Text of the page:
A hub of success

Since last being featured in Shipping & Marine back in October 2013, the inter-municipal Port of Grenland has taken major collaborative steps to increase its cargo volumes and develop the local industry. Equipped to handle most types of cargo, including dry bulk, liquefied gas, petroleum products, petrochemicals, cement and process industry products, the port is currently experiencing a record year, exceeding 11 million tonnes of handled cargo. In addition, it has continued its dedicated focus on local collaboration to help generate and boost activity for both new and established local businesses.

“Firstly, following an investment of more than 100 million NOK, we have completed our ferry terminal in Langesund,” explains Port Director, Finn Flogstad. “This means that for the first time, in 2015, we have a daily ship call for passenger ferries. Operated by a company called Fjordline, the route goes from Langesund to Hirtshals in Denmark, and to Stavanger and Bergen.”

Over the past year, Port of Grenland has seen a total cargo increase of approximately ten per cent. In closer Grenlanddetail, this is down to a 25 per cent increase in general cargo, 20 per cent in containerised cargo, 1.3 per cent in dry bulk and 10 per cent in wet bulk. Ship calls at the port have also increased by nine per cent, with an increase in passenger and transport volumes also noted. Overall increases in volume have been offset slightly by a 50 per cent decrease in personal vehicle cargo and a six per cent fall in lorried cargo.

“Another focus for us at the moment is working with the local communities to develop a new business area,” says Finn. “The region is dominated by the process and petrochemical industries, so it is an area that generates a lot of export cargo. This means that the industry is always on the look-out for new opportunities and also new businesses and industries to share energy costs and synergies with.” The plan for Port of Grenland, collaborating with the local Bamble municipality, is to establish an area of ten square kilometres of land for industrial use called Frier Vest. In addition, the already established Herøya Industrial Park is up for sale, and Finn is hopeful that a new buyer will look to further develop the site to attract more businesses.

“We are a port that is very dedicated to the industry around us,” highlights Finn. “Industry here has a very high level of competence; we have land available, good utilities, low pollution levels and a much improving infrastructure.” It is in its infrastructure that the region around Port of Grenland is making significant strides, and the port is playing a key role in facilitating this. Finn continues: “There is a political ambition to transfer cargo from the road to rail and sea, and we are working tirelessly to achieve this goal,” he says. “Between 2016 and 2017 the Norwegian Coastal Administration will be constructing a new port entrance to reduce the risk of ship collision as demand and capacity increase in the area. In September, a brand new rail connection was introduced from Brevik to Bergen, which we implemented with Norway’s main cargo rail operator, CargoNet, and DFDS. This is a weekly connection and we will soon be starting one to Trondheim as well.”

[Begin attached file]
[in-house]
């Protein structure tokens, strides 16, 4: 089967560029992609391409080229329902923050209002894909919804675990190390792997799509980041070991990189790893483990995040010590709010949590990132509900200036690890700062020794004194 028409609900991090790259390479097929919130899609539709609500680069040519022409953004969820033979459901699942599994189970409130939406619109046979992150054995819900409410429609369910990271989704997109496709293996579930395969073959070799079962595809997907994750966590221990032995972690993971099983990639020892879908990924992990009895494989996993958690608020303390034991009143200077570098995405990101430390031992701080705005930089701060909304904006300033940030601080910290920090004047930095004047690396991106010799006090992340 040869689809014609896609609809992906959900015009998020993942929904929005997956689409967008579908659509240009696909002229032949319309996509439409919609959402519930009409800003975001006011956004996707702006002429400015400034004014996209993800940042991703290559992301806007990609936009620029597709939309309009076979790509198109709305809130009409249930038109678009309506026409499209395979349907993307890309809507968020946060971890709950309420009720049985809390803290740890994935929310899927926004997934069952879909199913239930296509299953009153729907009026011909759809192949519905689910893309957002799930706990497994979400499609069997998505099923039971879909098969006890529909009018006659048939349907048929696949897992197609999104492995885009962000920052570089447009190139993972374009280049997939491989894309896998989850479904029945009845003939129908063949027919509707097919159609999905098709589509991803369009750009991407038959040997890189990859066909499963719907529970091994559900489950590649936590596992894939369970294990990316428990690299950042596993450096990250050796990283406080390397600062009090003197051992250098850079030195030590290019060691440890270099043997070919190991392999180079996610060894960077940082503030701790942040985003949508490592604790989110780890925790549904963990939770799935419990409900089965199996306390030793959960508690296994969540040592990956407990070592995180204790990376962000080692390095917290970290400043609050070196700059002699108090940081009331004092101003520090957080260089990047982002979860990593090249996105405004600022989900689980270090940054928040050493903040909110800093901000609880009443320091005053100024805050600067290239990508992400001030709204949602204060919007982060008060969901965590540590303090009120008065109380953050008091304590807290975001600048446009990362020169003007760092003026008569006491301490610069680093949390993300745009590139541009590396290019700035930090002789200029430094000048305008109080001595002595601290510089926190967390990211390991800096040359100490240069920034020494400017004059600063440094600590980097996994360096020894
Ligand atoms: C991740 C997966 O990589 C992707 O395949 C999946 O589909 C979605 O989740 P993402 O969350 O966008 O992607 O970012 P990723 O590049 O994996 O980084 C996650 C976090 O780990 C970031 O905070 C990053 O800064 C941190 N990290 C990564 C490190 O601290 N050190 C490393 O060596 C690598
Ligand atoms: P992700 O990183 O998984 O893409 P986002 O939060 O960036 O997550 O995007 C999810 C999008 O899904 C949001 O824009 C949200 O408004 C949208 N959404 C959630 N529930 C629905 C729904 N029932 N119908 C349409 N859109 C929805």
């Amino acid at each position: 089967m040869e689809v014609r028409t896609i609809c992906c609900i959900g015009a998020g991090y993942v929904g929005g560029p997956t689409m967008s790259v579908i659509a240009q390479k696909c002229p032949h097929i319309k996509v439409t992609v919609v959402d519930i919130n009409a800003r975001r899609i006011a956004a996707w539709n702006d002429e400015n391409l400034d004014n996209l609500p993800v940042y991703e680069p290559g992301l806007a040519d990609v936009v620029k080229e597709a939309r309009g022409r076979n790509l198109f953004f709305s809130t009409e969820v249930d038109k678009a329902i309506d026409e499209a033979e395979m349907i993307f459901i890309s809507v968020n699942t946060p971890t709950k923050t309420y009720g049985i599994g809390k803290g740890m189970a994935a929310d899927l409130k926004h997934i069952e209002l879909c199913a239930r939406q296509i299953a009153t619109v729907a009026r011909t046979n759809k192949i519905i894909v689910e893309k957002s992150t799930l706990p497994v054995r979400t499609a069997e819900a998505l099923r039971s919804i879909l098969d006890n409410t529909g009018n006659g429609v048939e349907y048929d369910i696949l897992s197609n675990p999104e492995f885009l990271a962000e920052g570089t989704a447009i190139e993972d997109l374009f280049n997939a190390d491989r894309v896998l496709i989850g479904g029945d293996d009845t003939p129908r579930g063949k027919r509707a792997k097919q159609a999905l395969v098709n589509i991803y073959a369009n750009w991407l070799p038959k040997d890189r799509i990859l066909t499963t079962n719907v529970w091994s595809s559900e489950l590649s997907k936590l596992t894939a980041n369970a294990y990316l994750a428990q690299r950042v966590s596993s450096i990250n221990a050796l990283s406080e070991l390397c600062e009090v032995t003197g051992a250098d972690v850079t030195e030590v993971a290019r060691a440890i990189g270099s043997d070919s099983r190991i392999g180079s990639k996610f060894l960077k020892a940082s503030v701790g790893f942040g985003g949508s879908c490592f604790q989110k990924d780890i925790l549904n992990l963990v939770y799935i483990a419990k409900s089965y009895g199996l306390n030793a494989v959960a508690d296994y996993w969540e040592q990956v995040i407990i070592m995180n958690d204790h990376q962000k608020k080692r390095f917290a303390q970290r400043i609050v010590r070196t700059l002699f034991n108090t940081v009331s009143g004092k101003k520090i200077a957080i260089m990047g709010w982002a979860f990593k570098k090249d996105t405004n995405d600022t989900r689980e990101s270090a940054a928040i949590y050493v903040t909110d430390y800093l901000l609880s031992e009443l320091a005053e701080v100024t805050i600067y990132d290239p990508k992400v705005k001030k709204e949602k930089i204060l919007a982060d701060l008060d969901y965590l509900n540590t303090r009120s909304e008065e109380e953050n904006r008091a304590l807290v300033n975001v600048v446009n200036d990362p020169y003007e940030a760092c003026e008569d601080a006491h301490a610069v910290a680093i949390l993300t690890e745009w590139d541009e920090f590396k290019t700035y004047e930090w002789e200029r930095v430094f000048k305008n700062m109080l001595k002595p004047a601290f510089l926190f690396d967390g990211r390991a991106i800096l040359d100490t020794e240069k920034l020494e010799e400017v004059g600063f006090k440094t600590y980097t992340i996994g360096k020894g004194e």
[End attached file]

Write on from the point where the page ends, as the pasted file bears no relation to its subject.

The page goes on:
Infrastructure improvements continue beyond just freight applications, as the county is currently investing heavily into both road and rail upgrades to reduce the distance between the port and its main consumer areas, in terms of both time and cost. “There is an ongoing project to develop the main roads from Oslo to Stavanger, which pass through this area,” explains Finn. “This means that road capacity is increased and time spent on it is reduced. There is also an eight billion NOK investment being pumped into rail improvements within our county until 2018.”

Other comparative advantages for the port’s collaborative efforts to attract new industries are the wealth of opportunities present in the region. Finn points to the occurrence of a number of raw materials, such as rare earth elements and thorium, and he believes that the Norwegian timber industry may be approaching a new era of growth. With global companies, such as fertiliser manufacturer Yara and solar panel component producer Elkem Solar, all established and investing in the area, the port and region are enjoying a large amount of export activity. However, this does also bring its challenges. Finn explains: “We have to try to balance the flow when it comes to unitised cargo as there is a lack of 20ft containers. Demand r the containers is far exceeding the supply and we have to bring in empty containers to cope. Therefore, we want to look into attracting more import activity to balance this out, it will also make the operational running of the port more efficient.”

Port of Grenland’s approach to future growth and success is to work collaboratively with its neighbouring areas to encourage economic growth and to present opportunities to potential new businesses. Further demonstrating Finn’s approach to working relationships, the port is soon to hold discussions on its futurestrategic plans and investments, and he is confident that these will be fruitful. He is also keen to promote the area as a tourist destination in order to increase the port’s cruise calls, of which it has only had one this year. “We are very optimistic when it comes to this region’s activity,” Finn concludes. “We are in good shape with our infrastructure improvements, we are creating more employment opportunities and we are looking to work closely with other ports to improve market and cost positions in such a way that more cargo can be transported by sea.”

Port of Grenland

The port has seen a ten per cent increase in cargo during 2014

Looking to develop a new industrial zone

Infrastructure developments make the area more attractive